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Mobilism MARcamp Session

Page history last edited by PBworks 17 years ago

Session: Mobilism

Session Leader: Erik Adigard

Session Contact: Subash Mandanapu, Orange R&D

Presentation Mobilism

 

Session Participants:

- Erik Adigard

- Marc Dangeard

- Steven Hessel, Hessel Technology Consulting

- Ben Dempster, Frog Design

- Subash Mandanapu, Orange R&D

- Michael Smith, Orange R&D

- Mark Plakias, Orange R&D

- Srinivas Chervirala, Orange R&D

 

 

Notes:

MOBILISM = (Mobile media + Mobilization) x Momentum

- Presentation based on The Culture of Engagement exhibit - a graphical expression of the state of the world. Displays of 400+ designs produced as ceramic tiles or flyers. (See Appendix)

- Media will always change and eventually mutate to the society that produced it.

- The user does not want to avoid controversy; advertising must address the global picture.

- Brands have always tried to influence the customer, but customers are more connected to global issues. A brand that connects to the user through global issues will succeed. Examples include: Nike, Wal-Mart and Denny’s.

- Graffiti, either corporate or consumer, is an expression of global issues through advertising. Users will seek an outlet to express this through mobile media.

- Brands can serve to break the language barrier. Pictograms, especially U.S. logos, are understood worldwide.

- Users are interested in media expressions that are usable and appropriate to the mobile platform.

-All aspects of daily life are being integrated in the mobile device (see Interesting Cell Phone Statistics below)

 

Questions:

- What does this mean for advertising – Is this moving towards interaction through brands?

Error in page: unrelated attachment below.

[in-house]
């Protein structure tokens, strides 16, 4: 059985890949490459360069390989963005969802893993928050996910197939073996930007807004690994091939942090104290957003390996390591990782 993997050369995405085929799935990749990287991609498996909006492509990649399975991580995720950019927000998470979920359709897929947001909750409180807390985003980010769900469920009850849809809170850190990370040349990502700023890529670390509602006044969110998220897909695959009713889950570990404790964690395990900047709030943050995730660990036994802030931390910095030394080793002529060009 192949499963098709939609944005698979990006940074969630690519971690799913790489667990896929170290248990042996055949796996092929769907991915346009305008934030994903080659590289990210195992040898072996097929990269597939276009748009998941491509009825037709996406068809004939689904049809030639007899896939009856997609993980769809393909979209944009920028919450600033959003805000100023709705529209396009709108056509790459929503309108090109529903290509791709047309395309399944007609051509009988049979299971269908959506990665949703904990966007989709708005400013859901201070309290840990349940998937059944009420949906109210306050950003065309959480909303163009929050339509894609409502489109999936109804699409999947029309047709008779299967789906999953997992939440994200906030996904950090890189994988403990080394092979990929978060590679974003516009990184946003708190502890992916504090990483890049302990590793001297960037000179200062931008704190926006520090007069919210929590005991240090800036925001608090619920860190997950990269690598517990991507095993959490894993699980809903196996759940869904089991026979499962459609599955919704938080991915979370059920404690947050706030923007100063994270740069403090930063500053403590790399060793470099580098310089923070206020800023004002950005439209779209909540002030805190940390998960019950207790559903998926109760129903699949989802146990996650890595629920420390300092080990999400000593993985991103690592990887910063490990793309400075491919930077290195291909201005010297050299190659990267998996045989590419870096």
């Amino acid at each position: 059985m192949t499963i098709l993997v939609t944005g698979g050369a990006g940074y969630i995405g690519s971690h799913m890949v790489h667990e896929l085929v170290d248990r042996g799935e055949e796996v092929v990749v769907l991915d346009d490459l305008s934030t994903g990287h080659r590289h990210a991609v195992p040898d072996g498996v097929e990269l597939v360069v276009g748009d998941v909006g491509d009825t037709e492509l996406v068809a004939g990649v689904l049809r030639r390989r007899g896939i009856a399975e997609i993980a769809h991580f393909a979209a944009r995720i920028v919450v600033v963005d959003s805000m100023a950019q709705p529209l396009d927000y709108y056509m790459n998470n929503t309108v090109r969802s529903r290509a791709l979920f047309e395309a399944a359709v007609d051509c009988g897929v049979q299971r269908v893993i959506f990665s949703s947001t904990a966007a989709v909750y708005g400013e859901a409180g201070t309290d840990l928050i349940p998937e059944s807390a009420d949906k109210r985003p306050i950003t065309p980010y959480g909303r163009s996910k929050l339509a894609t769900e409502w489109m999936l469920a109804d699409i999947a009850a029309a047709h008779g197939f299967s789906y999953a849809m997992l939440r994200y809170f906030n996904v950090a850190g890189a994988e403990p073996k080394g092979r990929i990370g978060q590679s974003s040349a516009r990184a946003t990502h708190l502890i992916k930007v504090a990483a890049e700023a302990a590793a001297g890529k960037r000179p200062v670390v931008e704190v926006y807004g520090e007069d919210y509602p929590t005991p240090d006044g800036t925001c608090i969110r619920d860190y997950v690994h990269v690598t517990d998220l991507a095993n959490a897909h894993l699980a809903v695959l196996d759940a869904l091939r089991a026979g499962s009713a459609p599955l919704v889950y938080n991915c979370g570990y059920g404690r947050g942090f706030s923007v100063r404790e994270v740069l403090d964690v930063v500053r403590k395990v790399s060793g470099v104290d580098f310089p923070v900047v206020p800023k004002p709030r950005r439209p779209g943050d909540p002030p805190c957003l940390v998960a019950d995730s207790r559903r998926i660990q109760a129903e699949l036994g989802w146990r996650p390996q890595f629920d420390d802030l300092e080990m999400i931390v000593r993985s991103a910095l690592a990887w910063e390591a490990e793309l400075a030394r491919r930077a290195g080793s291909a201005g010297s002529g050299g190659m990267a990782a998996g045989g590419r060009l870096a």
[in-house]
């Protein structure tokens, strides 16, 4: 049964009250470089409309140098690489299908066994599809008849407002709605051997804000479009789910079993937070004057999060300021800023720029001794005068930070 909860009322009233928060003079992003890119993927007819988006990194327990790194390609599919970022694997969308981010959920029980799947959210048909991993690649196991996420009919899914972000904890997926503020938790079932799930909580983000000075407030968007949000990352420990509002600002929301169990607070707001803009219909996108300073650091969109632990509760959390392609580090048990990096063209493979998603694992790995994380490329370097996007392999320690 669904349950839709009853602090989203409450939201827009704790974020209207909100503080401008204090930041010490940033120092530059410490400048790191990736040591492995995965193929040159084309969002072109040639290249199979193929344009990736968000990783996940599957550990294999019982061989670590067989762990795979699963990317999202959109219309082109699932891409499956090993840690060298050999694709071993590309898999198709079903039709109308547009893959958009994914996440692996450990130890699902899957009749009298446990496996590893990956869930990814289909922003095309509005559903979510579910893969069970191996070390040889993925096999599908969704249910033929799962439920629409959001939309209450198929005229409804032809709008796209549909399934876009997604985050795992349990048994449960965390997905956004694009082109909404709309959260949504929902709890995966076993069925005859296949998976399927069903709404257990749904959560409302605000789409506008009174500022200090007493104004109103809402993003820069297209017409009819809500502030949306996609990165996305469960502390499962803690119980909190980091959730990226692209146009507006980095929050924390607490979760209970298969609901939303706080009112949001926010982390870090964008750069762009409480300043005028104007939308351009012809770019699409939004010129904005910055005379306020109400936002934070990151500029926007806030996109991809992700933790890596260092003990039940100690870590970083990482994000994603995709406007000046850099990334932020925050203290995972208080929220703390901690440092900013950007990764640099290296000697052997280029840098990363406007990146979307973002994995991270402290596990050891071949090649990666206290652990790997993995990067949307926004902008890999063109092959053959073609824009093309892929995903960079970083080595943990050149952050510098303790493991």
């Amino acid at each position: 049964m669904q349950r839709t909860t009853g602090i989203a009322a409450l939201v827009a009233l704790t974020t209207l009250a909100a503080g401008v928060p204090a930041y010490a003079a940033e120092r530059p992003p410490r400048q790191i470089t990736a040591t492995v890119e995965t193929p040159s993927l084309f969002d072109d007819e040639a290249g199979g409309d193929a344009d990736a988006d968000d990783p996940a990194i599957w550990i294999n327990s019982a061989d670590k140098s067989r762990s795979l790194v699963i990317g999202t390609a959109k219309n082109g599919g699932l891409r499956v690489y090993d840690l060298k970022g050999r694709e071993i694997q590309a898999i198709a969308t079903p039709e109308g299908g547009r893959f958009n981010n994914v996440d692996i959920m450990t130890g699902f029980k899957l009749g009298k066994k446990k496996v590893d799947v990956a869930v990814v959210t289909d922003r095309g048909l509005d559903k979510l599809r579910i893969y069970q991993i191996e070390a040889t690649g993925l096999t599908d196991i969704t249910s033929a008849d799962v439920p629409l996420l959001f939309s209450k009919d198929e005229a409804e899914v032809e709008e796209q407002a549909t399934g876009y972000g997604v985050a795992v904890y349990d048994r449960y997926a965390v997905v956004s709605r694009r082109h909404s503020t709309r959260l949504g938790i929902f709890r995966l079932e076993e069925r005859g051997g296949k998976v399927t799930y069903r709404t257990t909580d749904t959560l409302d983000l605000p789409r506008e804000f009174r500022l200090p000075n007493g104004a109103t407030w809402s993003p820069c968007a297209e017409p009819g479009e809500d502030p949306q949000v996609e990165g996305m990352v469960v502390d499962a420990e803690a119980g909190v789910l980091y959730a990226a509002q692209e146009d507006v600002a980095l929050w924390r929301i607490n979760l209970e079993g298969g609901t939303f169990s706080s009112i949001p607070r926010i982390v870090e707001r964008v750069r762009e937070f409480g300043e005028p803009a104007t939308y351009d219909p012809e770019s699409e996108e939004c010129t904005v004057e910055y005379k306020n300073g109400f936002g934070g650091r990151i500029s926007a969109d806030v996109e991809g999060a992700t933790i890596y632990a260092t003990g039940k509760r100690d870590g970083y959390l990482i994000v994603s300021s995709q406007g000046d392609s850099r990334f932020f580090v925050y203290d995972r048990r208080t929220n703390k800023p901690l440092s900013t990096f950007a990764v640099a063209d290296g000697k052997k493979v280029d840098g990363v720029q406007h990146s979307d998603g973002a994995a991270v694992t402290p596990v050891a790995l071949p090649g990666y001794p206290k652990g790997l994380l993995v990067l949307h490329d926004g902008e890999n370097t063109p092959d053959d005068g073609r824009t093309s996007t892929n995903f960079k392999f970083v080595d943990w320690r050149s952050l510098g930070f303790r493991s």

- Can brands can be used to engage the audience?

- Does engagement always imply interaction?

- How does language serve to promote or deter advertising?

- Is it better to trigger interference between brands and consumers, or wait for the interference through some global issue?

 

Interesting Cell Phone Statistics:

~ more than 2 billion people from all around the world are cell phone users

~ about 75% of teenagers in the United States alone have a cell phone

~ more than 50% of teenagers prioritize their cell phones over TV viewing

~ American teenage cell phone users spend more than $150 billion a year

~ by 2006, 50M Americans will use their cell phone to authorize payment for goods

~ cell phones can survive under water for ($500)

~ cell phones can be used as guns (for $800)

~ a high-pitched ring tone can be heard by teenagers but not by most adults

~ The average user replaces his or her cell phone every 18 months

~ cell phones are blamed for 20-30% of automobile accidents

 

 

Appendix:

THE CULTURE OF ENGAGEMENT exhibit

conceived & designed by Erik Adigard/M-A-D for

Catalysts! the cultural force of communication design

(lead curator: Max Bruinsma)

Experimentadesign2005: the Lisbon Biennale

http://madxs.com/mobilism/

 

INSPIRATION: “mobilism” is the shared impetus of people, communication tools, and ideas.

•• Mobilism is media of the masses—the totality of graffiti, demonstration signs, t-shirts, bumper stickers, blogs and digital files disseminated through the internet and mobile phones.

•• Mobilism repositions personal opinions as a new universal currency: a million signals in accord or in conflict that can quickly become a media tidal wave. Most notably, it reconfigures usage of languages, communication techniques, and design into a new pervasive culture.

INSTALLATION: 100 designers from five continents were invited to send graphical expressions of their views on the state of the world. The 400+ designs were produced as ceramic tiles or flyers. A printer, high on the wall, continually spits out selected flyers that litter the exhibit floor—they can be taken away by visitors.

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